20 relations: Apparent magnitude, Canis Major, Constellation, Effective temperature, Epoch (astronomy), Giant star, International Celestial Reference System, Light-year, Minute and second of arc, Monthly Notices of the Royal Astronomical Society, Photosphere, Radial velocity, Solar luminosity, Solar mass, Solar radius, Star, Stellar classification, Stellar evolution, Stellar parallax, Sun.
The apparent magnitude of a celestial object is a number that is a measure of its brightness as seen by an observer on Earth.
Canis Major is a constellation in the southern celestial hemisphere.
A constellation is a group of stars that are considered to form imaginary outlines or meaningful patterns on the celestial sphere, typically representing animals, mythological people or gods, mythological creatures, or manufactured devices.
The effective temperature of a body such as a star or planet is the temperature of a black body that would emit the same total amount of electromagnetic radiation.
In astronomy, an epoch is a moment in time used as a reference point for some time-varying astronomical quantity, such as the celestial coordinates or elliptical orbital elements of a celestial body, because these are subject to perturbations and vary with time.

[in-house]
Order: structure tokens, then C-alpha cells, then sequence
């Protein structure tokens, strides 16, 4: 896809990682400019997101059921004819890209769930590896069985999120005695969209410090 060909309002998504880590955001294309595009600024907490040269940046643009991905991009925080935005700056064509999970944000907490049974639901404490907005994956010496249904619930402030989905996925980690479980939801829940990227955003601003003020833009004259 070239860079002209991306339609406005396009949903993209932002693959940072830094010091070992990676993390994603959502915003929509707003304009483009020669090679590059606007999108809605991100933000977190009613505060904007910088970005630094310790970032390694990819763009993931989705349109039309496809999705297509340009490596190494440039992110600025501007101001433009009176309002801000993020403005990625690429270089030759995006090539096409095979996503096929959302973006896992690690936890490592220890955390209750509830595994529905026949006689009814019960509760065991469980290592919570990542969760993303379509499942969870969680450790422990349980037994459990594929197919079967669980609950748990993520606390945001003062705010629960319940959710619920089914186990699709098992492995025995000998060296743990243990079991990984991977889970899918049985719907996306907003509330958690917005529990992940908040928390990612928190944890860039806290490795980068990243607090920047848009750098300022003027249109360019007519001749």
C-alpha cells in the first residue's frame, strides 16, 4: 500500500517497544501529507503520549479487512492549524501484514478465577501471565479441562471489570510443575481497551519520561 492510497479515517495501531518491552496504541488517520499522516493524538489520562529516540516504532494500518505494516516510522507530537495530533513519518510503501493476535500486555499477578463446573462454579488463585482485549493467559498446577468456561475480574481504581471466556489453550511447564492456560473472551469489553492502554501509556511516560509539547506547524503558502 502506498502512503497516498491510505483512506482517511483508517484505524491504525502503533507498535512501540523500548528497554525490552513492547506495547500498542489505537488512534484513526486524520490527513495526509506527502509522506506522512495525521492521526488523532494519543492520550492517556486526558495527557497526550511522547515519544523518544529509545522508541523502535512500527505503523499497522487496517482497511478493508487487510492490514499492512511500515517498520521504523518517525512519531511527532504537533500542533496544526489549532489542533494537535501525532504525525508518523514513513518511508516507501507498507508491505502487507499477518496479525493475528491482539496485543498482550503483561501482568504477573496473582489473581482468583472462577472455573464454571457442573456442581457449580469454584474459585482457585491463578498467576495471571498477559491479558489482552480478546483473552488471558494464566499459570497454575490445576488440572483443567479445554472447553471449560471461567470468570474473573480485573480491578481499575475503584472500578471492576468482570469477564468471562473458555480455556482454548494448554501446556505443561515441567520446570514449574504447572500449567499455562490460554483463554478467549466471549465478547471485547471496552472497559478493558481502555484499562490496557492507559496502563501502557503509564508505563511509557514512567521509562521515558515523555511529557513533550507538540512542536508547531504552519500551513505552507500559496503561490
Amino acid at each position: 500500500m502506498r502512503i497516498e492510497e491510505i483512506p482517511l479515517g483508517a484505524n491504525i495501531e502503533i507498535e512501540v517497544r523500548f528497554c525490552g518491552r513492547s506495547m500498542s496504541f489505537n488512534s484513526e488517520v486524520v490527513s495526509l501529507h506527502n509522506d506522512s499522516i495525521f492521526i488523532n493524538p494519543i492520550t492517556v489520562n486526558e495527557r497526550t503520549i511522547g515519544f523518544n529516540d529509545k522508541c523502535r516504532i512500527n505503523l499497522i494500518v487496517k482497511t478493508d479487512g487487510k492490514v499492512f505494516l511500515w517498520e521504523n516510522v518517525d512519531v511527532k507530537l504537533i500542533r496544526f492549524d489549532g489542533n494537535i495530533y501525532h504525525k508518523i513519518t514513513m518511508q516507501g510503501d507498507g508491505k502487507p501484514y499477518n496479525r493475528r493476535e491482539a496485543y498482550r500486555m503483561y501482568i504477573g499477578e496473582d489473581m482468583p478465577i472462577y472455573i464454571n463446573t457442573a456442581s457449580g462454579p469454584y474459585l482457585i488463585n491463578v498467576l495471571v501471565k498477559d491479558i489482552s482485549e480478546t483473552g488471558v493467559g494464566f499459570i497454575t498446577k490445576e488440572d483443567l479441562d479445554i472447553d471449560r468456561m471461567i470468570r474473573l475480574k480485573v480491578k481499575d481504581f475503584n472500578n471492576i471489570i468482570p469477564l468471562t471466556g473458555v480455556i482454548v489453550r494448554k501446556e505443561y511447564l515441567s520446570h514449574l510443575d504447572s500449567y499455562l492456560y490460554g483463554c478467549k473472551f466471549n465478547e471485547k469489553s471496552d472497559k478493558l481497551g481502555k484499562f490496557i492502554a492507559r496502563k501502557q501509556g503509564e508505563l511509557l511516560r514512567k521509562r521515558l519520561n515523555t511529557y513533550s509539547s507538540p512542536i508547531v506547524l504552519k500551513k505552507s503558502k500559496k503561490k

A giant star is a star with substantially larger radius and luminosity than a main-sequence (or dwarf) star of the same surface temperature.
The International Celestial Reference System (ICRS) is the current standard celestial reference system adopted by the International Astronomical Union (IAU).
The light-year is a unit of length used to express astronomical distances and measures about 9.5 trillion kilometres or 5.9 trillion miles.
A minute of arc, arcminute (arcmin), arc minute, or minute arc is a unit of angular measurement equal to of one degree.
Monthly Notices of the Royal Astronomical Society (MNRAS) is a peer-reviewed scientific journal covering research in astronomy and astrophysics.
The photosphere is a star's outer shell from which light is radiated.
The radial velocity of an object with respect to a given point is the rate of change of the distance between the object and the point.
The solar luminosity,, is a unit of radiant flux (power emitted in the form of photons) conventionally used by astronomers to measure the luminosity of stars, galaxies and other celestial objects in terms of the output of the Sun.
The solar mass is a standard unit of mass in astronomy, equal to approximately.
Solar radius is a unit of distance used to express the size of stars in astronomy.
A star is type of astronomical object consisting of a luminous spheroid of plasma held together by its own gravity.
In astronomy, stellar classification is the classification of stars based on their spectral characteristics.
Stellar evolution is the process by which a star changes over the course of time.
Stellar parallax is the apparent shift of position of any nearby star (or other object) against the background of distant objects.
The Sun is the star at the center of the Solar System.